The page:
Love That Delights

Are there people in your life who light up when they see you? Who make it known they are happy you came?

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Are there people in your life who light up when they see you? Who make it known they are happy you came? I realized a couple of years ago how wonderful it is when people show that they are delighted to see me. This weekend I went to a cider press and saw a friend I hadn’t seen in months. She hugged me–a good, real hug–and told me how glad she was I was there.

I hope there is something about me that friends like this genuinely appreciate. But I also think that showing delight in this way is a part of who they are: People Who Love. When I experience this kind of love, it makes me want to give the gift of delight to others as well. It reminds me of the love of God, who is constantly opening His arms wide to me and telling me how delighted He is that I came. Even though I don’t deserve it.

And I definitely want to be like Him.

Is there someone in your life you can show love to by being delighted to see them?

Our Inconsolable Secret

“We do not want merely to see beauty …. We want something else which can hardly be put into words—

“We do not want merely to see beauty …. We want something else which can hardly be put into words—to be united with the beauty we see, to pass into it, to receive it into ourselves, to bathe in it, to become part of it. … The sense that in this universe we are treated as strangers, the longing to be acknowledged, to meet with some response, to bridge some chasm that yawns between us and reality, is part of our inconsolable secret. … [G]lory means good report with God, acceptance by God, response, acknowledgement, and welcome into the heart of things. The door on which we have been knocking all our lives will open at last.”

C.S. Lewis, ‘The Weight of Glory’

Longing

I’m currently re-reading a short collection of poems by Edna St. Vincent Millay that I’ve had for years.

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Edna St. Vincent Millay

I’m currently re-reading a short collection of poems by Edna St. Vincent Millay that I’ve had for years (Selected Poems). I love Millay’s style, even when I disagree with her philosophy on life. In my mind, she’s up there next to Frost in her ability to capture something of what C.S. Lewis described this way:

“the inconsolable secret in each one of you–the secret which hurts so much that you take your revenge on it by calling it names like Nostalgia and Romanticism and Adolescence; the secret also which pierces with such sweetness that when, in very intimate conversation, the mention of it becomes imminent, we grow awkward and affect to laugh at ourselves; the secret we cannot hide and cannot tell, though we desire to do both. We cannot tell it because it is a desire for something that has never actually appeared in our experience. We cannot hide it because our experience is constantly suggesting it, and we betray ourselves like lovers at the mention of a name. Our commonest expedient is to call it beauty and behave as if that settled the matter … But all this is a cheat … The books or the music in which we thought the beauty was located will betray us if we trust to them; it was not in them, it only came through them, and what came through them was longing. These things–the beauty, the memory of our own past–are good images of what we really desire; but if they are mistaken for the thing itself, they turn into dumb idols, breaking the hearts of their worshippers.” (The Weight of Glory)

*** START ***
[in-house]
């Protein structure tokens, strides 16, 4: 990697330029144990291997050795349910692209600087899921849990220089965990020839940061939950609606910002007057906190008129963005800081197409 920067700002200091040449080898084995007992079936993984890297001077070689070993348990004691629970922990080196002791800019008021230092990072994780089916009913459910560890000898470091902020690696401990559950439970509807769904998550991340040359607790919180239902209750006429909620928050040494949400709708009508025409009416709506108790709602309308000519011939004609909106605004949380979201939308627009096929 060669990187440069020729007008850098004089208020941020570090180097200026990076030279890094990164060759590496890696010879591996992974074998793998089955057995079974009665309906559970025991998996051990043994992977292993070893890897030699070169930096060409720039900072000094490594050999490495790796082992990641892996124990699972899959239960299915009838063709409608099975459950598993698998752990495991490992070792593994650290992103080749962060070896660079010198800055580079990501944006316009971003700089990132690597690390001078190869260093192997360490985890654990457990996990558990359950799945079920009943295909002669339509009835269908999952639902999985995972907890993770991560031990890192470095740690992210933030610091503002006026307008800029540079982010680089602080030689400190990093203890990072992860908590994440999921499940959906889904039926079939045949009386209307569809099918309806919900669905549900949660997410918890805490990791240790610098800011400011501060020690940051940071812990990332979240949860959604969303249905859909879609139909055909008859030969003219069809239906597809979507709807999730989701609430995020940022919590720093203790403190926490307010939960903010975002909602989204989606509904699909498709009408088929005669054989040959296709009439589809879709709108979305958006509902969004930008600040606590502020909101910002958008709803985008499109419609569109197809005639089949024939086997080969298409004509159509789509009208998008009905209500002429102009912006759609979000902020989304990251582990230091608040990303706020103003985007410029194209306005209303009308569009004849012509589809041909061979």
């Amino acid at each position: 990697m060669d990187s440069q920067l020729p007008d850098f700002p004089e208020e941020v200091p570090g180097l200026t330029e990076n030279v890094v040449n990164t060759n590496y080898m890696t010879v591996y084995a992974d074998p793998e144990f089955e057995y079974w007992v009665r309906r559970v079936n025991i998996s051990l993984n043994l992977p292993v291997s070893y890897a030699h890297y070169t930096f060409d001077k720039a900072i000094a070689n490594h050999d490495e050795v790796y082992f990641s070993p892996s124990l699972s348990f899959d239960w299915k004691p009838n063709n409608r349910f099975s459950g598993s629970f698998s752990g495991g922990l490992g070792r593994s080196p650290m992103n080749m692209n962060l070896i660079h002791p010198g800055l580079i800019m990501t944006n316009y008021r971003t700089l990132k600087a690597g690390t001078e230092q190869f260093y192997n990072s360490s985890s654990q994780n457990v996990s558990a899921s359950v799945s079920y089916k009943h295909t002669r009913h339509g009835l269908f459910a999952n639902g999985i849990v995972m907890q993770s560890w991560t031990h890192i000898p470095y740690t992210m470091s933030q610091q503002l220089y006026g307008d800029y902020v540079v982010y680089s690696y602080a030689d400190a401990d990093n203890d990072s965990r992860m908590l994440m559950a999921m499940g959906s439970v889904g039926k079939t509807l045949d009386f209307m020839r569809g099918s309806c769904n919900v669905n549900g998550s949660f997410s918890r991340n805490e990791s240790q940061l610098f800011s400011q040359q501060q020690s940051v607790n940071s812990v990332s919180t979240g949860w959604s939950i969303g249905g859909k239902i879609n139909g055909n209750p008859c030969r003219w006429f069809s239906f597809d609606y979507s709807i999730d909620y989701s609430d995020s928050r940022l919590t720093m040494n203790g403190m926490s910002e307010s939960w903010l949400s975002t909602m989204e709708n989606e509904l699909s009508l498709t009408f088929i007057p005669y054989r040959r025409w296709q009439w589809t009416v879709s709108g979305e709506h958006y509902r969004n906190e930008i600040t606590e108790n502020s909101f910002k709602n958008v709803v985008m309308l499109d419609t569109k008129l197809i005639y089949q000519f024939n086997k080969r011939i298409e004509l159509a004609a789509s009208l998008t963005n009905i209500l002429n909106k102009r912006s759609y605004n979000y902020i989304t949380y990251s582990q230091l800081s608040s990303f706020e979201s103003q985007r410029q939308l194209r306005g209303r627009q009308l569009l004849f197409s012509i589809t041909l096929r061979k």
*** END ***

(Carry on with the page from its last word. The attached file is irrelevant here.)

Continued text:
Millay was not a Christian. But her work frequently expresses the longing Lewis described–a wordless aching for something we’ve never even seen; an aching ultimately filled only by seeing the perfections of Christ and becoming in reality what we (Christians) are currently positionally. As 1 John 3:2 says, “Beloved, we are God’s children now, and what we will be has not yet appeared; but we know that when he appears we shall be like him, because we shall see him as he is.”

Here’s a couple of my favorites from Millay:

Assault

I had forgotten how the frogs must sound
After a year of silence, else I think
I should not so have ventured forth alone
At dusk upon this unfrequented road.

I am waylaid by Beauty. Who will walk
Between me and the crying of the frogs?
Oh, savage Beauty, suffer me to pass,
That am a timid woman, on her way
From one house to another!

Wild Swans

I looked in my heart while the wild swans went over.
And what did I see I had not seen before?
Only a question less or a question more;
Nothing to match the flight of wild birds flying.
Tiresome heart, forever living and dying,
House without air, I leave you and lock your door.
Wild swans, come over the town, come over
The town again, trailing your legs and crying!

Edna St. Vincent Millay